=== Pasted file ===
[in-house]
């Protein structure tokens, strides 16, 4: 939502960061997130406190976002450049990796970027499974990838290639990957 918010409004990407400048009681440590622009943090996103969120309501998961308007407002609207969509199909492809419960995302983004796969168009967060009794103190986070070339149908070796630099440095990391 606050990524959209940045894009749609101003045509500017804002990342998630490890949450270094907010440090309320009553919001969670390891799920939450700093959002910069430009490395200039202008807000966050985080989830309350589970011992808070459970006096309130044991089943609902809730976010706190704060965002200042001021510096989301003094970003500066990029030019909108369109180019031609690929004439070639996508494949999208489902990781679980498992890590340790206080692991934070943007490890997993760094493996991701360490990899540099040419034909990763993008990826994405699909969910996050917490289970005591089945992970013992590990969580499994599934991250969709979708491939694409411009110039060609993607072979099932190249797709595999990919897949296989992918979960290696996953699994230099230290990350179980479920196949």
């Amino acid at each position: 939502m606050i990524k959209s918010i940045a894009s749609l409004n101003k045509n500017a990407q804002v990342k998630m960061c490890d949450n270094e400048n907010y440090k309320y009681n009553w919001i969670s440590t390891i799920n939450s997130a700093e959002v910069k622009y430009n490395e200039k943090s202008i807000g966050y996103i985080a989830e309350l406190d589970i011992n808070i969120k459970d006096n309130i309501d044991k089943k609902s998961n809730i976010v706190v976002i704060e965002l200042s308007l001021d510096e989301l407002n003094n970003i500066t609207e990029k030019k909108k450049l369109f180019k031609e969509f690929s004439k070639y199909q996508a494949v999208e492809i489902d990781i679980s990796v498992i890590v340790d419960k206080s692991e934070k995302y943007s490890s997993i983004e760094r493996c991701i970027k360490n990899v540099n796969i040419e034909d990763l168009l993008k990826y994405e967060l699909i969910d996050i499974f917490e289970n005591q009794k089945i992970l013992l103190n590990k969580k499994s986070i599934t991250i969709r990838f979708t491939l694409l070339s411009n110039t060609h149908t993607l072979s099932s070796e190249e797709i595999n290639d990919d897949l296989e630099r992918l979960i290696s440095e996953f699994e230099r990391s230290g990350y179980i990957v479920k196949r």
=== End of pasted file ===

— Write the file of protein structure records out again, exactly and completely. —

[in-house]
């Protein structure tokens, strides 16, 4: 939502960061997130406190976002450049990796970027499974990838290639990957 918010409004990407400048009681440590622009943090996103969120309501998961308007407002609207969509199909492809419960995302983004796969168009967060009794103190986070070339149908070796630099440095990391 606050990524959209940045894009749609101003045509500017804002990342998630490890949450270094907010440090309320009553919001969670390891799920939450700093959002910069430009490395200039202008807000966050985080989830309350589970011992808070459970006096309130044991089943609902809730976010706190704060965002200042001021510096989301003094970003500066990029030019909108369109180019031609690929004439070639996508494949999208489902990781679980498992890590340790206080692991934070943007490890997993760094493996991701360490990899540099040419034909990763993008990826994405699909969910996050917490289970005591089945992970013992590990969580499994599934991250969709979708491939694409411009110039060609993607072979099932190249797709595999990919897949296989992918979960290696996953699994230099230290990350179980479920196949």
């Amino acid at each position: 939502m606050i990524k959209s918010i940045a894009s749609l409004n101003k045509n500017a990407q804002v990342k998630m960061c490890d949450n270094e400048n907010y440090k309320y009681n009553w919001i969670s440590t390891i799920n939450s997130a700093e959002v910069k622009y430009n490395e200039k943090s202008i807000g966050y996103i985080a989830e309350l406190d589970i011992n808070i969120k459970d006096n309130i309501d044991k089943k609902s998961n809730i976010v706190v976002i704060e965002l200042s308007l001021d510096e989301l407002n003094n970003i500066t609207e990029k030019k909108k450049l369109f180019k031609e969509f690929s004439k070639y199909q996508a494949v999208e492809i489902d990781i679980s990796v498992i890590v340790d419960k206080s692991e934070k995302y943007s490890s997993i983004e760094r493996c991701i970027k360490n990899v540099n796969i040419e034909d990763l168009l993008k990826y994405e967060l699909i969910d996050i499974f917490e289970n005591q009794k089945i992970l013992l103190n590990k969580k499994s986070i599934t991250i969709r990838f979708t491939l694409l070339s411009n110039t060609h149908t993607l072979s099932s070796e190249e797709i595999n290639d990919d897949l296989e630099r992918l979960i290696s440095e996953f699994e230099r990391s230290g990350y179980i990957v479920k196949r």